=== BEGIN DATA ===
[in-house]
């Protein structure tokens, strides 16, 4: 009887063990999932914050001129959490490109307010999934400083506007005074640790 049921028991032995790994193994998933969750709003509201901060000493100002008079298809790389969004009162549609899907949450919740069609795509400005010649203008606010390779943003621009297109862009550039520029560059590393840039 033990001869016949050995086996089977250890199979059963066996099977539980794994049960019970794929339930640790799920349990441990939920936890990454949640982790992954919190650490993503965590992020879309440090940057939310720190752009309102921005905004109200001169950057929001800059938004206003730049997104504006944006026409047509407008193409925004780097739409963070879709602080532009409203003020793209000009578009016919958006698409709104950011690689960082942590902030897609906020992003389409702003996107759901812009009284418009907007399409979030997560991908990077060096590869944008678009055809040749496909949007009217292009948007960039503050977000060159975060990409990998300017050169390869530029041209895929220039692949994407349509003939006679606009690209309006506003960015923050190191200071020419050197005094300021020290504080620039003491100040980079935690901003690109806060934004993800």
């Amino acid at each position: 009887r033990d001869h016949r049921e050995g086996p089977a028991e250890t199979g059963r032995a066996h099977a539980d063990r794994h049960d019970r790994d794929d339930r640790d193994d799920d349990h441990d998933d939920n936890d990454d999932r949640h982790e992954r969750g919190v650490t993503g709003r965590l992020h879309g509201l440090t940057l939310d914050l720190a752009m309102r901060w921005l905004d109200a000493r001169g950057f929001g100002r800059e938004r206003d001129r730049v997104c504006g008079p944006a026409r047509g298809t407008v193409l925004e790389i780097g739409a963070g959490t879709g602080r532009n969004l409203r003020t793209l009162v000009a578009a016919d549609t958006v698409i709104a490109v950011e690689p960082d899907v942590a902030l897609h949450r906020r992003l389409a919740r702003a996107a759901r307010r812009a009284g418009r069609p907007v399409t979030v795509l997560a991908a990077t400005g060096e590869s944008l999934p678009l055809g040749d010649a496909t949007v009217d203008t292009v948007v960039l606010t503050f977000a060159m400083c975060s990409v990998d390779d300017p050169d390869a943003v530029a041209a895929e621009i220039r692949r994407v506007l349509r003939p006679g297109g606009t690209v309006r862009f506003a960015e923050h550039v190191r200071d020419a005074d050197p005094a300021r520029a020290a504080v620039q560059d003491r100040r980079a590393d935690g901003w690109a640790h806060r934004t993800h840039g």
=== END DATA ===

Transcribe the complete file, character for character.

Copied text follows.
[in-house]
């Protein structure tokens, strides 16, 4: 009887063990999932914050001129959490490109307010999934400083506007005074640790 049921028991032995790994193994998933969750709003509201901060000493100002008079298809790389969004009162549609899907949450919740069609795509400005010649203008606010390779943003621009297109862009550039520029560059590393840039 033990001869016949050995086996089977250890199979059963066996099977539980794994049960019970794929339930640790799920349990441990939920936890990454949640982790992954919190650490993503965590992020879309440090940057939310720190752009309102921005905004109200001169950057929001800059938004206003730049997104504006944006026409047509407008193409925004780097739409963070879709602080532009409203003020793209000009578009016919958006698409709104950011690689960082942590902030897609906020992003389409702003996107759901812009009284418009907007399409979030997560991908990077060096590869944008678009055809040749496909949007009217292009948007960039503050977000060159975060990409990998300017050169390869530029041209895929220039692949994407349509003939006679606009690209309006506003960015923050190191200071020419050197005094300021020290504080620039003491100040980079935690901003690109806060934004993800």
């Amino acid at each position: 009887r033990d001869h016949r049921e050995g086996p089977a028991e250890t199979g059963r032995a066996h099977a539980d063990r794994h049960d019970r790994d794929d339930r640790d193994d799920d349990h441990d998933d939920n936890d990454d999932r949640h982790e992954r969750g919190v650490t993503g709003r965590l992020h879309g509201l440090t940057l939310d914050l720190a752009m309102r901060w921005l905004d109200a000493r001169g950057f929001g100002r800059e938004r206003d001129r730049v997104c504006g008079p944006a026409r047509g298809t407008v193409l925004e790389i780097g739409a963070g959490t879709g602080r532009n969004l409203r003020t793209l009162v000009a578009a016919d549609t958006v698409i709104a490109v950011e690689p960082d899907v942590a902030l897609h949450r906020r992003l389409a919740r702003a996107a759901r307010r812009a009284g418009r069609p907007v399409t979030v795509l997560a991908a990077t400005g060096e590869s944008l999934p678009l055809g040749d010649a496909t949007v009217d203008t292009v948007v960039l606010t503050f977000a060159m400083c975060s990409v990998d390779d300017p050169d390869a943003v530029a041209a895929e621009i220039r692949r994407v506007l349509r003939p006679g297109g606009t690209v309006r862009f506003a960015e923050h550039v190191r200071d020419a005074d050197p005094a300021r520029a020290a504080v620039q560059d003491r100040r980079a590393d935690g901003w690109a640790h806060r934004t993800h840039g």